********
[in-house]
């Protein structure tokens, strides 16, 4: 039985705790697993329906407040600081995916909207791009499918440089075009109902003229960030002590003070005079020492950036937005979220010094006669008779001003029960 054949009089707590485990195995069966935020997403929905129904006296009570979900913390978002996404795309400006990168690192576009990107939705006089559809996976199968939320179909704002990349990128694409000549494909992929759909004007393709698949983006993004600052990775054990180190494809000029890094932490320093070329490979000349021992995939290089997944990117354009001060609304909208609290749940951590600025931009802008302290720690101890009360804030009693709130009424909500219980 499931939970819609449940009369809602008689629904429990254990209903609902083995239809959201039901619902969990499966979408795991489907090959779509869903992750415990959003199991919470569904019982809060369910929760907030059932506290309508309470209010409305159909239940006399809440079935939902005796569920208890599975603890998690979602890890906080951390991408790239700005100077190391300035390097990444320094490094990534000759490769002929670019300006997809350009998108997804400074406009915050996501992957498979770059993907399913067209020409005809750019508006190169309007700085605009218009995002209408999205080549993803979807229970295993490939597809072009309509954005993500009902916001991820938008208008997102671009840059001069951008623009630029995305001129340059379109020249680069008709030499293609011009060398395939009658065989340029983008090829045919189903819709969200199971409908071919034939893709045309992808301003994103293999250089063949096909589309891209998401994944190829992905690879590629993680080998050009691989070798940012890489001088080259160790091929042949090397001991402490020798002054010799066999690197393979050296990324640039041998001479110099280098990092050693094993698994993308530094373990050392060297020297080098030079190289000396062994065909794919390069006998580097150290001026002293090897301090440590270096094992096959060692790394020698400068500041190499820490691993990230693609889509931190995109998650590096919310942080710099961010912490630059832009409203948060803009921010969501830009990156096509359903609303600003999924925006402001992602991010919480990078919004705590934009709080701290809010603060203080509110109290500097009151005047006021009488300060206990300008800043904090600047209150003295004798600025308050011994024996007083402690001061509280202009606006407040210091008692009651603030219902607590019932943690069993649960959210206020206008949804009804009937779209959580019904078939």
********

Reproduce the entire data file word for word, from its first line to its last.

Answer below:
[in-house]
């Protein structure tokens, strides 16, 4: 039985705790697993329906407040600081995916909207791009499918440089075009109902003229960030002590003070005079020492950036937005979220010094006669008779001003029960 054949009089707590485990195995069966935020997403929905129904006296009570979900913390978002996404795309400006990168690192576009990107939705006089559809996976199968939320179909704002990349990128694409000549494909992929759909004007393709698949983006993004600052990775054990180190494809000029890094932490320093070329490979000349021992995939290089997944990117354009001060609304909208609290749940951590600025931009802008302290720690101890009360804030009693709130009424909500219980 499931939970819609449940009369809602008689629904429990254990209903609902083995239809959201039901619902969990499966979408795991489907090959779509869903992750415990959003199991919470569904019982809060369910929760907030059932506290309508309470209010409305159909239940006399809440079935939902005796569920208890599975603890998690979602890890906080951390991408790239700005100077190391300035390097990444320094490094990534000759490769002929670019300006997809350009998108997804400074406009915050996501992957498979770059993907399913067209020409005809750019508006190169309007700085605009218009995002209408999205080549993803979807229970295993490939597809072009309509954005993500009902916001991820938008208008997102671009840059001069951008623009630029995305001129340059379109020249680069008709030499293609011009060398395939009658065989340029983008090829045919189903819709969200199971409908071919034939893709045309992808301003994103293999250089063949096909589309891209998401994944190829992905690879590629993680080998050009691989070798940012890489001088080259160790091929042949090397001991402490020798002054010799066999690197393979050296990324640039041998001479110099280098990092050693094993698994993308530094373990050392060297020297080098030079190289000396062994065909794919390069006998580097150290001026002293090897301090440590270096094992096959060692790394020698400068500041190499820490691993990230693609889509931190995109998650590096919310942080710099961010912490630059832009409203948060803009921010969501830009990156096509359903609303600003999924925006402001992602991010919480990078919004705590934009709080701290809010603060203080509110109290500097009151005047006021009488300060206990300008800043904090600047209150003295004798600025308050011994024996007083402690001061509280202009606006407040210091008692009651603030219902607590019932943690069993649960959210206020206008949804009804009937779209959580019904078939």